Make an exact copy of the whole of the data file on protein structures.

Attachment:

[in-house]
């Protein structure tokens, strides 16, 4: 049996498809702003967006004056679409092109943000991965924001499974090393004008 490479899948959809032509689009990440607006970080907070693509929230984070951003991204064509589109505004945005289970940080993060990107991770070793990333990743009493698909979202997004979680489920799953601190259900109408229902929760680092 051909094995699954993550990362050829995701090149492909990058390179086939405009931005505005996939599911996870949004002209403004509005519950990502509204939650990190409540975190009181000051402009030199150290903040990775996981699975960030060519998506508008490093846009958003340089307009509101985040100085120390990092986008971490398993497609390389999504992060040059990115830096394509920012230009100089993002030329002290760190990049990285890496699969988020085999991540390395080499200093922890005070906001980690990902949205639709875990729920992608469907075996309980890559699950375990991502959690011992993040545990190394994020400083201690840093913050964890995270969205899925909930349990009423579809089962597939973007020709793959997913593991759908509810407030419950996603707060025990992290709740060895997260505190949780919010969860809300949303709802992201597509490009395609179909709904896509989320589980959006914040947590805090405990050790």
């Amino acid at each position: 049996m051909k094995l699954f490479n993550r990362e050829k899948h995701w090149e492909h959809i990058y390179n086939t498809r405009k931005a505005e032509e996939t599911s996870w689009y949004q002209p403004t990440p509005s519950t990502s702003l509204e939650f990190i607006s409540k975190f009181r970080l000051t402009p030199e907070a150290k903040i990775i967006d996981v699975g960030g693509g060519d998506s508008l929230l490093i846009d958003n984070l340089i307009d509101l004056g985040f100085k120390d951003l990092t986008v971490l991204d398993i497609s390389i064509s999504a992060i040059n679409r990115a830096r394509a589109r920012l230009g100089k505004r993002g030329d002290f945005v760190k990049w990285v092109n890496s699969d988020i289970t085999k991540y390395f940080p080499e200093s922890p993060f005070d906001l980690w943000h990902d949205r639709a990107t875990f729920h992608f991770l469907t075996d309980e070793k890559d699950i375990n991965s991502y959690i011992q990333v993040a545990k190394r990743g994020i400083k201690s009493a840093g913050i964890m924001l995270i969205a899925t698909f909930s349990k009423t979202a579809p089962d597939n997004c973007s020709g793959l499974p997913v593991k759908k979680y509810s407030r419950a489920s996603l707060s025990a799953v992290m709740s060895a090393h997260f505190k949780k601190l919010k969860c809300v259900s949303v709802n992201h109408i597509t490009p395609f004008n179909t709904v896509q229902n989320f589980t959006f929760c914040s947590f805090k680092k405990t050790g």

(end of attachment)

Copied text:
[in-house]
């Protein structure tokens, strides 16, 4: 049996498809702003967006004056679409092109943000991965924001499974090393004008 490479899948959809032509689009990440607006970080907070693509929230984070951003991204064509589109505004945005289970940080993060990107991770070793990333990743009493698909979202997004979680489920799953601190259900109408229902929760680092 051909094995699954993550990362050829995701090149492909990058390179086939405009931005505005996939599911996870949004002209403004509005519950990502509204939650990190409540975190009181000051402009030199150290903040990775996981699975960030060519998506508008490093846009958003340089307009509101985040100085120390990092986008971490398993497609390389999504992060040059990115830096394509920012230009100089993002030329002290760190990049990285890496699969988020085999991540390395080499200093922890005070906001980690990902949205639709875990729920992608469907075996309980890559699950375990991502959690011992993040545990190394994020400083201690840093913050964890995270969205899925909930349990009423579809089962597939973007020709793959997913593991759908509810407030419950996603707060025990992290709740060895997260505190949780919010969860809300949303709802992201597509490009395609179909709904896509989320589980959006914040947590805090405990050790």
């Amino acid at each position: 049996m051909k094995l699954f490479n993550r990362e050829k899948h995701w090149e492909h959809i990058y390179n086939t498809r405009k931005a505005e032509e996939t599911s996870w689009y949004q002209p403004t990440p509005s519950t990502s702003l509204e939650f990190i607006s409540k975190f009181r970080l000051t402009p030199e907070a150290k903040i990775i967006d996981v699975g960030g693509g060519d998506s508008l929230l490093i846009d958003n984070l340089i307009d509101l004056g985040f100085k120390d951003l990092t986008v971490l991204d398993i497609s390389i064509s999504a992060i040059n679409r990115a830096r394509a589109r920012l230009g100089k505004r993002g030329d002290f945005v760190k990049w990285v092109n890496s699969d988020i289970t085999k991540y390395f940080p080499e200093s922890p993060f005070d906001l980690w943000h990902d949205r639709a990107t875990f729920h992608f991770l469907t075996d309980e070793k890559d699950i375990n991965s991502y959690i011992q990333v993040a545990k190394r990743g994020i400083k201690s009493a840093g913050i964890m924001l995270i969205a899925t698909f909930s349990k009423t979202a579809p089962d597939n997004c973007s020709g793959l499974p997913v593991k759908k979680y509810s407030r419950a489920s996603l707060s025990a799953v992290m709740s060895a090393h997260f505190k949780k601190l919010k969860c809300v259900s949303v709802n992201h109408i597509t490009p395609f004008n179909t709904v896509q229902n989320f589980t959006f929760c914040s947590f805090k680092k405990t050790g």